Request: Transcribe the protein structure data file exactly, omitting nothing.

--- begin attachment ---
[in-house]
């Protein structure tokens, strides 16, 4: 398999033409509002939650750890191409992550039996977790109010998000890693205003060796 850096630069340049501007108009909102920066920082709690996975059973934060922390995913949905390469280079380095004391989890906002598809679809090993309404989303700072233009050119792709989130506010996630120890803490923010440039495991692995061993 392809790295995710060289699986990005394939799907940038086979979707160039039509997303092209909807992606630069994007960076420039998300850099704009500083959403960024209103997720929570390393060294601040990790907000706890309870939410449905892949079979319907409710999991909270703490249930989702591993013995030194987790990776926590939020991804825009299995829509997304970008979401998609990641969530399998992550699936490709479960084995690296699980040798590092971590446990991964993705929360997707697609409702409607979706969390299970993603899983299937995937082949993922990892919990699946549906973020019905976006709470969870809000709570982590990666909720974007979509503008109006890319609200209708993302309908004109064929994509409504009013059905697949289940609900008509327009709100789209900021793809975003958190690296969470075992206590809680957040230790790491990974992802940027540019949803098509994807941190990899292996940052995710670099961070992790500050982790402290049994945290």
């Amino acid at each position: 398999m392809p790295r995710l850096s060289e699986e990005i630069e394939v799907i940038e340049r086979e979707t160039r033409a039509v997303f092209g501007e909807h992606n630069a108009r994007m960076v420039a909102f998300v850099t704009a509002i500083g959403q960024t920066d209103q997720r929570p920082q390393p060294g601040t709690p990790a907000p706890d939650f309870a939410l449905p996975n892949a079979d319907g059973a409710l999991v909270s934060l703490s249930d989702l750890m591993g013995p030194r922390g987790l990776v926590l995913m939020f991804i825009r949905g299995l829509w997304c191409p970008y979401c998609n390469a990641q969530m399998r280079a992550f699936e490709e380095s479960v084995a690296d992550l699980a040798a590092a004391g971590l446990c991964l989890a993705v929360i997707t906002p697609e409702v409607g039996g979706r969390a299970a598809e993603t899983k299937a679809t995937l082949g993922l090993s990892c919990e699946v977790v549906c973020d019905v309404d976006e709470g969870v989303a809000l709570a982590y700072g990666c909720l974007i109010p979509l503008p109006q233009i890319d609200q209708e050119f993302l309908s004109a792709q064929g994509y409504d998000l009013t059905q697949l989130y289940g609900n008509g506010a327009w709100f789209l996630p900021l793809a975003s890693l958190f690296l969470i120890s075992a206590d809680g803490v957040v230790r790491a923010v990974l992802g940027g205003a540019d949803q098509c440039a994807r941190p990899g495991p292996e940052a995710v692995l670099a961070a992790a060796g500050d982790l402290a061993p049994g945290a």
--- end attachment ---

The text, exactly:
[in-house]
């Protein structure tokens, strides 16, 4: 398999033409509002939650750890191409992550039996977790109010998000890693205003060796 850096630069340049501007108009909102920066920082709690996975059973934060922390995913949905390469280079380095004391989890906002598809679809090993309404989303700072233009050119792709989130506010996630120890803490923010440039495991692995061993 392809790295995710060289699986990005394939799907940038086979979707160039039509997303092209909807992606630069994007960076420039998300850099704009500083959403960024209103997720929570390393060294601040990790907000706890309870939410449905892949079979319907409710999991909270703490249930989702591993013995030194987790990776926590939020991804825009299995829509997304970008979401998609990641969530399998992550699936490709479960084995690296699980040798590092971590446990991964993705929360997707697609409702409607979706969390299970993603899983299937995937082949993922990892919990699946549906973020019905976006709470969870809000709570982590990666909720974007979509503008109006890319609200209708993302309908004109064929994509409504009013059905697949289940609900008509327009709100789209900021793809975003958190690296969470075992206590809680957040230790790491990974992802940027540019949803098509994807941190990899292996940052995710670099961070992790500050982790402290049994945290």
């Amino acid at each position: 398999m392809p790295r995710l850096s060289e699986e990005i630069e394939v799907i940038e340049r086979e979707t160039r033409a039509v997303f092209g501007e909807h992606n630069a108009r994007m960076v420039a909102f998300v850099t704009a509002i500083g959403q960024t920066d209103q997720r929570p920082q390393p060294g601040t709690p990790a907000p706890d939650f309870a939410l449905p996975n892949a079979d319907g059973a409710l999991v909270s934060l703490s249930d989702l750890m591993g013995p030194r922390g987790l990776v926590l995913m939020f991804i825009r949905g299995l829509w997304c191409p970008y979401c998609n390469a990641q969530m399998r280079a992550f699936e490709e380095s479960v084995a690296d992550l699980a040798a590092a004391g971590l446990c991964l989890a993705v929360i997707t906002p697609e409702v409607g039996g979706r969390a299970a598809e993603t899983k299937a679809t995937l082949g993922l090993s990892c919990e699946v977790v549906c973020d019905v309404d976006e709470g969870v989303a809000l709570a982590y700072g990666c909720l974007i109010p979509l503008p109006q233009i890319d609200q209708e050119f993302l309908s004109a792709q064929g994509y409504d998000l009013t059905q697949l989130y289940g609900n008509g506010a327009w709100f789209l996630p900021l793809a975003s890693l958190f690296l969470i120890s075992a206590d809680g803490v957040v230790r790491a923010v990974l992802g940027g205003a540019d949803q098509c440039a994807r941190p990899g495991p292996e940052a995710v692995l670099a961070a992790a060796g500050d982790l402290a061993p049994g945290a």